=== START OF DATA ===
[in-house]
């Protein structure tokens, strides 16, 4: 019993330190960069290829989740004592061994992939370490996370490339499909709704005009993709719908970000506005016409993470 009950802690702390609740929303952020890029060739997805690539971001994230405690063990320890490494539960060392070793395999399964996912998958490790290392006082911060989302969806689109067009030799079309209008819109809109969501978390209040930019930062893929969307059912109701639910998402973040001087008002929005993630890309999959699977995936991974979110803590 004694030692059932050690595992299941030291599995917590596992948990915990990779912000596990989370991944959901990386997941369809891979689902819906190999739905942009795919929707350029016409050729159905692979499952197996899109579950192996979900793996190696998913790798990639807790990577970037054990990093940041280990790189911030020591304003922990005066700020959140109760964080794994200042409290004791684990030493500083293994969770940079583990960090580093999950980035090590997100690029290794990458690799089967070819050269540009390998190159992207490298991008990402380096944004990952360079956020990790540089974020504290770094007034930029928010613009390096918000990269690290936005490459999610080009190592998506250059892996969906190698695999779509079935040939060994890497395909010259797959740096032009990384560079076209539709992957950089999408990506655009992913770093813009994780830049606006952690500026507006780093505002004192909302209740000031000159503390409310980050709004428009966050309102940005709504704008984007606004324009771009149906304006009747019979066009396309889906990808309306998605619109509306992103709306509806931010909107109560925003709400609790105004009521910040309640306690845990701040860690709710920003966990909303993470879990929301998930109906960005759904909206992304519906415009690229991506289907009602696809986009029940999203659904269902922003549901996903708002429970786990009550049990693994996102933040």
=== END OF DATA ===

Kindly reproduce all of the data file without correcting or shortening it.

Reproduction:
[in-house]
């Protein structure tokens, strides 16, 4: 019993330190960069290829989740004592061994992939370490996370490339499909709704005009993709719908970000506005016409993470 009950802690702390609740929303952020890029060739997805690539971001994230405690063990320890490494539960060392070793395999399964996912998958490790290392006082911060989302969806689109067009030799079309209008819109809109969501978390209040930019930062893929969307059912109701639910998402973040001087008002929005993630890309999959699977995936991974979110803590 004694030692059932050690595992299941030291599995917590596992948990915990990779912000596990989370991944959901990386997941369809891979689902819906190999739905942009795919929707350029016409050729159905692979499952197996899109579950192996979900793996190696998913790798990639807790990577970037054990990093940041280990790189911030020591304003922990005066700020959140109760964080794994200042409290004791684990030493500083293994969770940079583990960090580093999950980035090590997100690029290794990458690799089967070819050269540009390998190159992207490298991008990402380096944004990952360079956020990790540089974020504290770094007034930029928010613009390096918000990269690290936005490459999610080009190592998506250059892996969906190698695999779509079935040939060994890497395909010259797959740096032009990384560079076209539709992957950089999408990506655009992913770093813009994780830049606006952690500026507006780093505002004192909302209740000031000159503390409310980050709004428009966050309102940005709504704008984007606004324009771009149906304006009747019979066009396309889906990808309306998605619109509306992103709306509806931010909107109560925003709400609790105004009521910040309640306690845990701040860690709710920003966990909303993470879990929301998930109906960005759904909206992304519906415009690229991506289907009602696809986009029940999203659904269902922003549901996903708002429970786990009550049990693994996102933040």